The importance of language used in communications

General

The importance of language used in communications

A few years ago, a Sudanese friend of mine (who lives in Sudan), told me that they consider ‘meat’ to be what we would call ‘beef’. So, when vegetarians say that they don’t eat meat, they are likely to get chicken in their meal.

More recently, I read about someone who didn’t think that they produced any food waste in their house. On further investigation, it turned out that they thought that ‘food waste’ was just waste scraped from the plate.

How do you make sure that your internal communications are not misunderstood in a similar way? Are any of your issues that are proving hard to resolve associated with the way in which you are communicating?

How will China’s changing stance on importing waste impact on your business?

The Chinese government has recently announced that it will ban the import of all scrap plastics and unsorted paper by the end of the year. Does this pose a threat to your business – are your waste disposal costs going to increase? Might it impact on your ability to send waste for recycling rather than landfill?

Now could be a good time to look for ways to reduce the amount of plastic and paper waste produced. Where do these materials come into your business? Is there a re-use option, eg re-usable pallet jackets instead of shrink wrap? What process gives rise to the waste? Is there an alternative?

If you think it’s worth a closer look, I can help – call me on 07904 389889.

Does every word of your environmental management system add value?

As an auditor of environmental management systems, I often see manuals and procedures that effectively just repeat the requirements of the standard they are written for.

Eg, XXXX Ltd will determine the environmental aspects of its activities, products and services that it can control, etc.

If your organization has done this, does it create value for you, or just add to the bulk of the system?

If you need a hand to slim down your management system to something that is simply adding value and helping you to achieve your environmental performance objectives, please give me a shout.

Environmental management – black and white, or shades of grey?

As you may be aware, I’ve been thinking about ‘plastic soup’ a lot recently. I’ve been thinking about my clients, but also my personal environmental impact in relation to the clothes that I wear.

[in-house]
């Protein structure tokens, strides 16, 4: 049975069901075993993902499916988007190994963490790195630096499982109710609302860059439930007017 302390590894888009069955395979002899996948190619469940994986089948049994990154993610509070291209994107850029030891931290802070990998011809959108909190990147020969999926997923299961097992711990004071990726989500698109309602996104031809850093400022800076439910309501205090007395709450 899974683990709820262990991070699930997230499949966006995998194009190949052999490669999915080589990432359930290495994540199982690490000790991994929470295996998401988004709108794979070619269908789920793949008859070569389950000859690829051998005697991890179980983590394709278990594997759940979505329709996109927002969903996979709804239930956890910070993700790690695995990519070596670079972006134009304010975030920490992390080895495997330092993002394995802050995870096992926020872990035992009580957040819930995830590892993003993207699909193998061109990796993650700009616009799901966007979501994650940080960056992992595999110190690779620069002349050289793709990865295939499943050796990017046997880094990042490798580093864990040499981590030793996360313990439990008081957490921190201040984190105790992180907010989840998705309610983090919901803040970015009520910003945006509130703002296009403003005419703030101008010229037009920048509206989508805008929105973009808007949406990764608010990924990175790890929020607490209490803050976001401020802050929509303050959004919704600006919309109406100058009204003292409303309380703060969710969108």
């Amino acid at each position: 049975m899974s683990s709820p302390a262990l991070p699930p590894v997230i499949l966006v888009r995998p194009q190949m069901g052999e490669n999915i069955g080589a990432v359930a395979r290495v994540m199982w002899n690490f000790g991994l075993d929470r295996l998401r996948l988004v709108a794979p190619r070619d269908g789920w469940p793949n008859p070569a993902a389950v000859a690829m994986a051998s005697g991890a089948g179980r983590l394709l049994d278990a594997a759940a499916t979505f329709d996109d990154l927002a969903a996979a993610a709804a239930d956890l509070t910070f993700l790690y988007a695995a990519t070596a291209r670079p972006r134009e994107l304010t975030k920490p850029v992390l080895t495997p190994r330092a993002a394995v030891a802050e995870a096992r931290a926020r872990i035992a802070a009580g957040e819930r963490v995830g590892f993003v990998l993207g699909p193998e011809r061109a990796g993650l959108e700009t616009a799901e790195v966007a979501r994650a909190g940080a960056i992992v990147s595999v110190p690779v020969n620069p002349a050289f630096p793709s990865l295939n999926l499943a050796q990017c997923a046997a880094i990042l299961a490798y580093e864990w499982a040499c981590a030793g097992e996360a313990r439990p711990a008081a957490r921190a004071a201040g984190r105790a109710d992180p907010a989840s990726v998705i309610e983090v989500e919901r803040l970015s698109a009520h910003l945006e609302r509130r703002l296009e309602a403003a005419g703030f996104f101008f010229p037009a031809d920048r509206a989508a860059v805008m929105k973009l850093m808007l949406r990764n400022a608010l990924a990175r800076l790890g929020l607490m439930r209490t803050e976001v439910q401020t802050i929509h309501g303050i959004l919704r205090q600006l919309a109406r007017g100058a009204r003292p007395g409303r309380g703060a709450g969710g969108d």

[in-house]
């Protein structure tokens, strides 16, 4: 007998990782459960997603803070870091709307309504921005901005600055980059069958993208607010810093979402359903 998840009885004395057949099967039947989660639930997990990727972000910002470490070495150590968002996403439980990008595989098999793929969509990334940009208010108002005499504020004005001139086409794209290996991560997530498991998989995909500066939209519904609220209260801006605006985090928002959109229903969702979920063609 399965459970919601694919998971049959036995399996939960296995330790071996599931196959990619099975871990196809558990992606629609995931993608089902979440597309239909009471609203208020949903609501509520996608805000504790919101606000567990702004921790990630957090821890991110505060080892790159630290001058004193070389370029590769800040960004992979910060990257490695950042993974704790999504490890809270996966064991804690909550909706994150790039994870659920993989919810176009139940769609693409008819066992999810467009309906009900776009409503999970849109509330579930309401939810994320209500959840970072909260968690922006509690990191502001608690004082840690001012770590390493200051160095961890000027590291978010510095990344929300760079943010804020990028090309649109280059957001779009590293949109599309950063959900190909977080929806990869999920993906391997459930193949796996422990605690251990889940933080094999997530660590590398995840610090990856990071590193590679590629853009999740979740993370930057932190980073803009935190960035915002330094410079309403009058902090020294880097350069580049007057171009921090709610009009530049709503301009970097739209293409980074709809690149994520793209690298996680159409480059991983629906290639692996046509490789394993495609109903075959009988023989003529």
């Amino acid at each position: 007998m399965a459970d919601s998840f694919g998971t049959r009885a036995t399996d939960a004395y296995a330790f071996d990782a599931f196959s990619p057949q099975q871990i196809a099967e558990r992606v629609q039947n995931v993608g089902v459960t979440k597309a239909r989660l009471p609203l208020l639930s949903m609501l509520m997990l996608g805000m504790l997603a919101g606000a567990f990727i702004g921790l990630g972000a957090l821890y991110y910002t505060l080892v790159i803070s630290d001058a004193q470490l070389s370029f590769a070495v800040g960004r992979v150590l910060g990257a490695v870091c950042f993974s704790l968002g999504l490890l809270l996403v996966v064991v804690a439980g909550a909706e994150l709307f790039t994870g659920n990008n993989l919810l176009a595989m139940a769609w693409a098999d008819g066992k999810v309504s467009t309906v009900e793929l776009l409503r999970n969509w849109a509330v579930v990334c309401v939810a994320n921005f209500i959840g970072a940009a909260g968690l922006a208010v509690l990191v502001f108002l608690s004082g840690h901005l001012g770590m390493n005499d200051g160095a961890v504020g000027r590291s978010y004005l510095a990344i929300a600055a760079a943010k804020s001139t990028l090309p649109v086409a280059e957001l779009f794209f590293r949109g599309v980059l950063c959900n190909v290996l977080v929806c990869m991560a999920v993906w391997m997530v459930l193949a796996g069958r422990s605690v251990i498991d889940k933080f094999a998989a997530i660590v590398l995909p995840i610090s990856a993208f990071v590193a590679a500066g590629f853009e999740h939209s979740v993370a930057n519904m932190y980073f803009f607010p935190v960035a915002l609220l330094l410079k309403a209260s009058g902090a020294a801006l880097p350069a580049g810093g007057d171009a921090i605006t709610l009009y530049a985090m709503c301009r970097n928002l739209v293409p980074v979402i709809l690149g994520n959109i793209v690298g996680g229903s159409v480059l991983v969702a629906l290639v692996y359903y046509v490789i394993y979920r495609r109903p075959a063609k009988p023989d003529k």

Inevitably, they are not all made from natural fibres, and we now know that the fibres from clothing break off when we are wearing the clothes as well as when we wash them, causing significant pollution issues when those fibres are made from plastic.

It’s an easy conclusion to reach that I should wash those clothes less (within the bounds of social acceptability!), and possibly even wear those clothes less. But should I replace them with clothes made from natural fibres? And if I did, what should I do with the old clothes?

My usual reaction to questions like this is to think that it’s better to use something that’s already made because of the environmental impacts associated with buying replacements.

But is that the case here? Do the environmental impacts of continuing to use man-made fibres outweigh the environmental impacts of replacement?

As is so often the case with environmental issues, that’s not an easy question to answer. It reminded me of how, in environmental management, we rarely deal with black and white issues. We have to get used to working in shades of grey and making judgements according to our priorities, based on an imperfect amount of information.

What are the environmental issues that you’re wrestling with at the moment?

Improve your employees’ safety and environmental performance

Last weekend, I did a one day IAM Roadsmart training day on driving safely. We were taught to look ahead, anticipate, accelerate gently and slow down by reducing pressure on the accelerator (you don’t always need to brake). We were reminded of the importance of ensuring that our cars are well maintained, and told about how the motorways are the safest place to drive. All of these things combine to make our driving safer. They also make our driving more fuel efficient.

Is it worth considering some IAM Roadsmart training for your employees who drive a lot? It could improve their safety, improve your environmental performance (and fuel bills), and even reduce your insurance premiums if they become Advanced Drivers.